Published: 06:00, 21 July 2021
| Updated: 06:36, 21 July 2021
Call me an old fuddy-duddy if you must, but I wasn't aware alcoholic water was now a thing.
You'd have thought given the fuss over alcopops in the mid-1990s, marketing flavoured sparkling water with the same alcohol content of the average can of beer would have been frowned upon.
But what started as a craze in the US has, inevitably, made the trip across the Atlantic and arrived on our shores.
In fact, the drinks, known as hard seltzers, are proving to be the current success story of the booze industry - seeing a growth in supermarket and off-licence sales way ahead of the competition.
Apparently, the UK market is expected to be worth £75million by 2023. Which, given they only arrived here last year is some impressive growth.
So just what do they taste like? You're about to find out.
But first a word on the all-important marketing. When alcopops were all the rage, the big issue was that plenty of the labels and commercialisation of the product appeared to be aimed at the underage drinker.
After all, rather than struggling to acquire a taste for Special Brew in the local recreation ground upon an evening, alcopops provided an option of having lemonade (or sorry, a 'lemon brew') which would - perhaps at not quite the same speed - deliver the same results.
But these 'hard seltzers' (insert gag of your choice about needing Alka Seltzers here), have snuck in pretty much under the radar.
And rather than garish colours and cartoon characters, these line-up on the shelf looking much more like a pre-mixed gin and tonic than a soft drink. Their big selling point? Low calories and 'natural flavourings'.
And so we tried some.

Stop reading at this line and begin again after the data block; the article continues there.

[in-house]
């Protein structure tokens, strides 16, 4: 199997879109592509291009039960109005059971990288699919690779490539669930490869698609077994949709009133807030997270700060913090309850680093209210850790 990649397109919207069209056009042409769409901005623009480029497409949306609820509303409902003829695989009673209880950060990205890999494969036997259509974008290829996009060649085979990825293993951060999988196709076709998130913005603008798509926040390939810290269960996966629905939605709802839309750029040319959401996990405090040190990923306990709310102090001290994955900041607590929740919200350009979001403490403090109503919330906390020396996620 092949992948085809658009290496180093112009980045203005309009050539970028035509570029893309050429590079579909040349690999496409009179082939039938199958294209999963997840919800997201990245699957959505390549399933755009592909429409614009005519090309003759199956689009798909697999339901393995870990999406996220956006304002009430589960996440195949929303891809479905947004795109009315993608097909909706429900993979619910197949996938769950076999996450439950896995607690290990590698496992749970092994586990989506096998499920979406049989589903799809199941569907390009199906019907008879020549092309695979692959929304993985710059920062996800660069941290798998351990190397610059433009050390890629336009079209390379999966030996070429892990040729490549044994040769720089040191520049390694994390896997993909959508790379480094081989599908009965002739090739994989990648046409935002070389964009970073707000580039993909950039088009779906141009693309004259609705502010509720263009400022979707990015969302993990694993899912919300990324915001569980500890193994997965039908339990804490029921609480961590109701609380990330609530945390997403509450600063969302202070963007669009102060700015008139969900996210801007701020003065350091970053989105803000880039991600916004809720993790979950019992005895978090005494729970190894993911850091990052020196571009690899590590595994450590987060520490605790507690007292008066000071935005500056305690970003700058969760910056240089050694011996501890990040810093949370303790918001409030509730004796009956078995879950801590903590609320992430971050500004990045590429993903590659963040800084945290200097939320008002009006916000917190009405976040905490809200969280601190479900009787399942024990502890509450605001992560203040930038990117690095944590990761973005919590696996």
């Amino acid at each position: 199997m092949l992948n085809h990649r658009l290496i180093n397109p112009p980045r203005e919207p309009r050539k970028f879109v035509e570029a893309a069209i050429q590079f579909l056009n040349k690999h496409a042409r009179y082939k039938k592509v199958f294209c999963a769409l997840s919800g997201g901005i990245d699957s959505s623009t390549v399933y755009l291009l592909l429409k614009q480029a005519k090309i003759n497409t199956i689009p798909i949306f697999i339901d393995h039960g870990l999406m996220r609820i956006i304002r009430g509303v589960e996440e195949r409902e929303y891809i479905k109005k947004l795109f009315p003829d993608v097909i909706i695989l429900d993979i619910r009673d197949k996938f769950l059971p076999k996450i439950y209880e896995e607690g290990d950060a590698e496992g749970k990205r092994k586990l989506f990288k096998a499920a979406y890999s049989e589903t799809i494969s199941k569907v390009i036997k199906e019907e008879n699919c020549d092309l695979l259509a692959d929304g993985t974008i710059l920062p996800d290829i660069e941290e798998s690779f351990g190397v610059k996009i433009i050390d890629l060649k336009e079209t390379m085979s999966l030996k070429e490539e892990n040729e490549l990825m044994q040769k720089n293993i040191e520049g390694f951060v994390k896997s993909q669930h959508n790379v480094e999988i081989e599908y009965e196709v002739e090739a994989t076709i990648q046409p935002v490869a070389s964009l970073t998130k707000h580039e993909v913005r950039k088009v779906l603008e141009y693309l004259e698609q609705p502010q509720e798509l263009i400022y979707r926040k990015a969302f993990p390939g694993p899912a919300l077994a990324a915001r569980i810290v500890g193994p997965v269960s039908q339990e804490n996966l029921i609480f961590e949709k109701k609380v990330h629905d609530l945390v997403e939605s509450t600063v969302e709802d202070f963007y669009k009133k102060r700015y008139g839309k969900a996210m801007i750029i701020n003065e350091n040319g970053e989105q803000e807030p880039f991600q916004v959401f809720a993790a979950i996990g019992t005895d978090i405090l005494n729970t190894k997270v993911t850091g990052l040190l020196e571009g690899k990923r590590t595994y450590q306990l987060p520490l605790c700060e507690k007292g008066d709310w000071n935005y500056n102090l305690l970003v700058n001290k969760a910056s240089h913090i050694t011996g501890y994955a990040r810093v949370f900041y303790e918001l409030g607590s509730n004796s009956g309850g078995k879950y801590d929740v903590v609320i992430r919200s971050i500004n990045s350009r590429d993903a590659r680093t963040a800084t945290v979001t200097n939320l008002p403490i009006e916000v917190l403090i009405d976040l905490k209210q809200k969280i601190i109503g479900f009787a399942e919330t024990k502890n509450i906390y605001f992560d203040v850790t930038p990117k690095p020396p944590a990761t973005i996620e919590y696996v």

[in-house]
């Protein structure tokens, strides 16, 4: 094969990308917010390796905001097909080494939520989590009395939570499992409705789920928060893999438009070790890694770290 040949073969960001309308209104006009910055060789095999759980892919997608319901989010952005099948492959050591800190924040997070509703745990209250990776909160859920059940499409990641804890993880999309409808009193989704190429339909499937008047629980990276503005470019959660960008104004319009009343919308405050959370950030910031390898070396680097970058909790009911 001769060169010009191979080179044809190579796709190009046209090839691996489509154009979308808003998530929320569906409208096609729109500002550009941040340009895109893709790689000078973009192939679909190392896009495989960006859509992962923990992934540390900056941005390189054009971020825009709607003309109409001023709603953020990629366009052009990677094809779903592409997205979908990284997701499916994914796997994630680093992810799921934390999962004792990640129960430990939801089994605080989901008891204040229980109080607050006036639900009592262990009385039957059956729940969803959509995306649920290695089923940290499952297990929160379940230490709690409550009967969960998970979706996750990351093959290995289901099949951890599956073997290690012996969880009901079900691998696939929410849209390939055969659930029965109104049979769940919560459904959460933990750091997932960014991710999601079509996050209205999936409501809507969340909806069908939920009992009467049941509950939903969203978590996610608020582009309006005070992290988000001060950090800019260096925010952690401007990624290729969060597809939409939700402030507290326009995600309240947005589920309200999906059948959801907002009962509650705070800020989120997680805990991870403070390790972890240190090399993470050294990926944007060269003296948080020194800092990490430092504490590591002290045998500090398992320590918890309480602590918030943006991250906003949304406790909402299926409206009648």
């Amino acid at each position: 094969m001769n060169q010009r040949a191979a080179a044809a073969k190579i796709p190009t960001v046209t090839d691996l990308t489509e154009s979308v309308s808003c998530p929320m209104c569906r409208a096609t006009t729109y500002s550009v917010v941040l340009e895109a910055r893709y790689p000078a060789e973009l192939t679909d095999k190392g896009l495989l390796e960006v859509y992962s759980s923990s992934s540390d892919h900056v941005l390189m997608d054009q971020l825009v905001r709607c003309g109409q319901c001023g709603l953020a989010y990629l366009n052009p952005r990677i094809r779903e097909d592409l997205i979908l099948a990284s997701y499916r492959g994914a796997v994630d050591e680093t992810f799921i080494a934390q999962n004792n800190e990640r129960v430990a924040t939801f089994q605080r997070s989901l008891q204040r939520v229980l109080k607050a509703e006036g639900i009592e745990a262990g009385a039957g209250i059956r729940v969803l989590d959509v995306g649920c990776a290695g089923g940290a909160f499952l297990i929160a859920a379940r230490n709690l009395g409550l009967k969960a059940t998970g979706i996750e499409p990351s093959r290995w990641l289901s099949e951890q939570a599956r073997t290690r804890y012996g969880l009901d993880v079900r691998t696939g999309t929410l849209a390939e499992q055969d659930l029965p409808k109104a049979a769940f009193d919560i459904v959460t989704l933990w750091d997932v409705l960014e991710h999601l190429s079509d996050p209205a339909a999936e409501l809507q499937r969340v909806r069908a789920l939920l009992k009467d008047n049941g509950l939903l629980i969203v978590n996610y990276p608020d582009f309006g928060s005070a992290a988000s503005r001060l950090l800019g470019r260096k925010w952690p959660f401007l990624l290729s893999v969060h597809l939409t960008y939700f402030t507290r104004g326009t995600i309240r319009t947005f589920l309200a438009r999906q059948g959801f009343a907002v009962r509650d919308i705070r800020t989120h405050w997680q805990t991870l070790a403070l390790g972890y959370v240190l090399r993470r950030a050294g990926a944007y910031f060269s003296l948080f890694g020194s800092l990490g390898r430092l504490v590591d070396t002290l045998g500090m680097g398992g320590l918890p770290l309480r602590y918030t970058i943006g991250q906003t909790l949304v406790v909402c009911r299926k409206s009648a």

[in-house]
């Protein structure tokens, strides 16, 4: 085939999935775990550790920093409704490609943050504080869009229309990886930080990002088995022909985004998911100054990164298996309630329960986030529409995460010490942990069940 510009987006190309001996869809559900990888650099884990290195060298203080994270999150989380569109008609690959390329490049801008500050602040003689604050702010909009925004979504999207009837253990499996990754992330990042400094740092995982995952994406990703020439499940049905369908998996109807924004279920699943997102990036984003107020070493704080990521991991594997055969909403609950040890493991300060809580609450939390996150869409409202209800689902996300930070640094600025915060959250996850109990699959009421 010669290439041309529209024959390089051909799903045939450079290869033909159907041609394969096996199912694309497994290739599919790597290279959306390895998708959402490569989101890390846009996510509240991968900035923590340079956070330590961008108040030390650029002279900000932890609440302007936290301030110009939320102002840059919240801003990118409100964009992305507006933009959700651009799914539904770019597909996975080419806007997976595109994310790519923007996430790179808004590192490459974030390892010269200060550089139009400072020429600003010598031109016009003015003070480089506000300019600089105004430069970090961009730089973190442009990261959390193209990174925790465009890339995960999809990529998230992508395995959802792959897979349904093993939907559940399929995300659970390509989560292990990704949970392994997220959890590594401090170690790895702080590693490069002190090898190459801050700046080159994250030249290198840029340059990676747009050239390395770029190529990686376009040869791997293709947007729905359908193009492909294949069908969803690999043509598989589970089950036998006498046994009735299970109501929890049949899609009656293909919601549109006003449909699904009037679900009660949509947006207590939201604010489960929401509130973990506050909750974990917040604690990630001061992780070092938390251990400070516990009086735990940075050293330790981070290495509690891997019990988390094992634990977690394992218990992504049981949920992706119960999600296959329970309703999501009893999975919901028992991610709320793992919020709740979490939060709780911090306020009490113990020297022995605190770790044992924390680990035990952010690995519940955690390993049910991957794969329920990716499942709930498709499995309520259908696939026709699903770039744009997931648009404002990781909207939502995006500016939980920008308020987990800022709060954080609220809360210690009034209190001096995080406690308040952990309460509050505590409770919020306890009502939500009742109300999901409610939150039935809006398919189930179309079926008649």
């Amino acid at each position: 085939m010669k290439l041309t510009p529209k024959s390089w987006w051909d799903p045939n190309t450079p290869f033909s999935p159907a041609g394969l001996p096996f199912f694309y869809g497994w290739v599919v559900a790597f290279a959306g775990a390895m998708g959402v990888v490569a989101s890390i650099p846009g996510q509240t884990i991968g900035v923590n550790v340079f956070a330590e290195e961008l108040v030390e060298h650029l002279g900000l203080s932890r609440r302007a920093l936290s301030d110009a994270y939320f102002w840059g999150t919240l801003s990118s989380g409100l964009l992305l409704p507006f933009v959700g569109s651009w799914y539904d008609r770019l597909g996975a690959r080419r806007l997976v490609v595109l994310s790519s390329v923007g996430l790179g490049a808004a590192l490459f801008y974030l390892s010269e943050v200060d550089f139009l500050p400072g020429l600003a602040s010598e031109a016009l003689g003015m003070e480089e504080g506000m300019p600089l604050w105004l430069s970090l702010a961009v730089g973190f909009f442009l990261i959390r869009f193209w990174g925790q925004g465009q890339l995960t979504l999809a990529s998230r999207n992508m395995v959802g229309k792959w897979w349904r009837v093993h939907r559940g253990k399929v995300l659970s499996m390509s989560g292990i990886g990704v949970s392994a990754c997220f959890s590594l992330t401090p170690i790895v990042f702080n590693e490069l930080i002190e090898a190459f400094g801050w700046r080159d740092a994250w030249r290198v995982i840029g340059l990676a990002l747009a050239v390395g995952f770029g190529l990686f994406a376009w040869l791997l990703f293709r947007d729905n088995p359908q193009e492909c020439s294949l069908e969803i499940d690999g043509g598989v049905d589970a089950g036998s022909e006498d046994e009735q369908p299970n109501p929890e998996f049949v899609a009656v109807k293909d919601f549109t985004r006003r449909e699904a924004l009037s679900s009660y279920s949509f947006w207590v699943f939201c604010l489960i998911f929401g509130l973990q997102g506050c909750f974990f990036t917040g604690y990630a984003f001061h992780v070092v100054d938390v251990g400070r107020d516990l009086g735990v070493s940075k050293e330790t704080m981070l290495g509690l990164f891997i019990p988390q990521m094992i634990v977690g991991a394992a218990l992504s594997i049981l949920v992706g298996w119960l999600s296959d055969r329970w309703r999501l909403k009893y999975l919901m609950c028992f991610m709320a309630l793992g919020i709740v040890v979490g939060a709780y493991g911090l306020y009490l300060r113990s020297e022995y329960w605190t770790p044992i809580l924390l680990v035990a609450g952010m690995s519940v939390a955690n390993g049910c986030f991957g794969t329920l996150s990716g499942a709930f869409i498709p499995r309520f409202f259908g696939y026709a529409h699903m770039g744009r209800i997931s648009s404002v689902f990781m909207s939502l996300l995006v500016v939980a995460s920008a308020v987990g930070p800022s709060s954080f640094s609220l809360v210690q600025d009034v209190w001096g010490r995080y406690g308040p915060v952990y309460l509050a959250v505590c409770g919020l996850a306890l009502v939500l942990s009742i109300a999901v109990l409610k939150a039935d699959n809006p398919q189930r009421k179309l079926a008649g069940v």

They are producing two flavours - black cherry and wild berry. Both are 5% ABV.
I'm advised they are perfectly served on ice, with a sprig of mint and maybe a strawberry. I have neither. The issue I have with cocktails is that I adore a good mojito but can I be bothered with all that mint crushing and sugar mixing? No I cannot. Therefore I drink them only when someone at a bar who knows what they are doing are making them (and normally at a cost which puts me off ordering them again). The hard seltzers will be drunk straight. Albeit after some time relaxing in my fridge.
So let's cut straight to the chase.
While with an alcopop you were aware you were drinking a lemonade which tasted a bit weird, with these drinks you could sup them with absolutely no idea they are punching at pretty much the same weight as, say, a bottle of Stella (which is 5.2% ABV).
And while we're talking about weight, a 355ml can of both Truly brands contain 100 calories - which is more than 50% less than the 160-ish the Belgian beer giant will sneak into your body.
Good for your waistline they may be, but, oh, the ease of getting drunk on these things and not almost realising it must be sky-high. I will, inevitably, have to put that to the test. But that's for another day.
Which is not to be critical of them.
They are, in truth, very tasty tipples.
The fruit flavouring is powerful in both - the cherry variety being my personal favourite - and as you relax in the sun then they could make the perfect summer drink. They go down with remarkable ease and with none of that 'having to get used to the taste' business.
If you’ve ever tried a flavoured sparkling water, that is precisely what they taste like. Which makes trying to review them in more depth a bit of a challenge.
In fact, they are quite moreish - primarily because the alcohol content almost doesn't cross your mind.
Would I buy them again? Almost certainly. Would I swap them for a glass of a nice, chilled Sauvignon Blanc? Almost certainly. They're good - but they're not that good.
Truly Hard Seltzers are now available in a number of Shepherd Neame's pubs, should you want to try them for yourself.